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R=2^\alepha 0 vs Continuum hypothesis! A result in a taste of topology

  1. Jan 24, 2009 #1
    R=2^\alepha 0 vs Continuum hypothesis! A result in "a taste of topology"

    A year ago or so I read a proof in A Taste Of Topology, Runde that the cardinality of the continuum equals the cardinality of the powerset of the natural numbers. But a few hours ago I found Hurkyl making that statement [tex]|\mathbb{R}| = |\mathcal{P}(\mathbb{N})|[/tex] is undecidable in ZFC, I almost put in this proof but I realized this is the continuum hypothesis (would have been embarrassing!), so there must be something wrong, either in the proof of Runde or a misunderstanding (on by behalf) of the statement! Interestingly though, of all the reviews written on the book, there isn't a single mention of that statement!

    Proposition [tex]c = 2^{\aleph_0}[/tex].
    Here [tex]\aleph_0[/tex] denotes the cardinality of [tex]\mathbf{N}[/tex] and [tex]c[/tex] the cardinality of [tex]R[/tex]
    The proof uses Cantor-Bernstein theorem, basically if [tex]2^{\aleph_0} \leq c[/tex] and [tex]2^{\aleph_0} \geq c[/tex] holds then [tex]2^{\aleph_0} = c[/tex]

    Direction: [tex]2^{\aleph_0} \leq c[/tex].

    Given [tex]S \subset N[/tex], define [tex](\sigma_{n}(S))^{\infty}_{n=1}[/tex] by letting [tex]\sigma_{n}(S) = 1[/tex] if [tex]n \in S[/tex] and [tex]\sigma_{n}(S) = 2[/tex] if [tex]n \notin S[/tex], and let [tex]r(S) := \sum_{n=1}^{\infty} \frac{\sigma_{n}(S)}{10^n}}[/tex]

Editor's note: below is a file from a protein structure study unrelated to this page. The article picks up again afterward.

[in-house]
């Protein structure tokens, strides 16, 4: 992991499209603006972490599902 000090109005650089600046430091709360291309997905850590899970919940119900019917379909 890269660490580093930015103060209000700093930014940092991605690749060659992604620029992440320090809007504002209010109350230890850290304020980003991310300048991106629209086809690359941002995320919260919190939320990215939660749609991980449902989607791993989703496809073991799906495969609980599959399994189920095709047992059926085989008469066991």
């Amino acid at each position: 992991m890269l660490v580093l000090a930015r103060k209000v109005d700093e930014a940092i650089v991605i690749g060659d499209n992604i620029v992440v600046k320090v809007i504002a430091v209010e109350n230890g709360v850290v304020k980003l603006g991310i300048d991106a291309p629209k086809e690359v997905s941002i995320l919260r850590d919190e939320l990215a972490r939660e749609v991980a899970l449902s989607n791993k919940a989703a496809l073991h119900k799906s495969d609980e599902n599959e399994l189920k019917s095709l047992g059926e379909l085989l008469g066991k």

Then [tex]P(\mathbf{N}) \rightarrow (0,1)[/tex] defined by [tex]S \rightarrow r(S)[/tex] is injective

    Direction: [tex]2^{\aleph_0} \geq c[/tex]

    For the converse inequality, we use the fact that every [tex]r \in (0, 1)[/tex] not only has a decimal expansion, but also a binary one: [tex]r := \sum_{n=1}^{\infty} \frac{\sigma_{n}(r)}{2^n}}[/tex] with [tex]\sigma_{n}(r) \in \{0,1\}[/tex] for [tex]n \in \mathbf{N}[/tex].
    Hence, every number in [tex](0, 1)[/tex] can be represented by a string of zeros and ones.
    This representation, however, is not unique: for example, both 1000 ... and 0111 ... represent the number [tex]\frac{1}{2}[/tex].
    This, however, is the only way ambiguity can occur. Hence, whenever [tex]r \in (0,1)[/tex] has a period [tex]\overline{1}[/tex], we convene to pick its nonperiodic binary expansion. In this fashion, we assign, to each [tex]r \in (0, 1)[/tex], a unique sequence [tex](\sigma_{n}(r))^{\infty}_{n}=1[/tex] in [tex]\{0, 1\}[/tex].

    The map [tex](0, 1) \rightarrow P(N)[/tex], [tex]r \rightarrow \{n \in N : \sigma_{n}(r) = 1\}[/tex] is then injective.
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  3. Jan 24, 2009 #2


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    Re: R=2^\alepha 0 vs Continuum hypothesis! A result in "a taste of topology"

    I think by definition of the cardinal numbers [itex]\aleph_n[/itex], [itex]|\mathbb{R}| = |\mathcal P(\mathbb{N})|[/itex]; the continuum hypothesis just asks whether there exists a set A such that |A| lies strictly between those (equivalently, whether [itex]2^{\aleph_0} = \aleph_1[/itex]).
  4. Jan 24, 2009 #3
    Re: R=2^\alepha 0 vs Continuum hypothesis! A result in "a taste of topology"

    That would make perfect sense then. I think I was in a hurry comparing the result to the continuum hypothesis. So in other words, that would make the function Hurkyl defined in https://www.physicsforums.com/showpost.php?p=2046993&postcount=7 decidable and f(0)=1!
    Last edited: Jan 24, 2009
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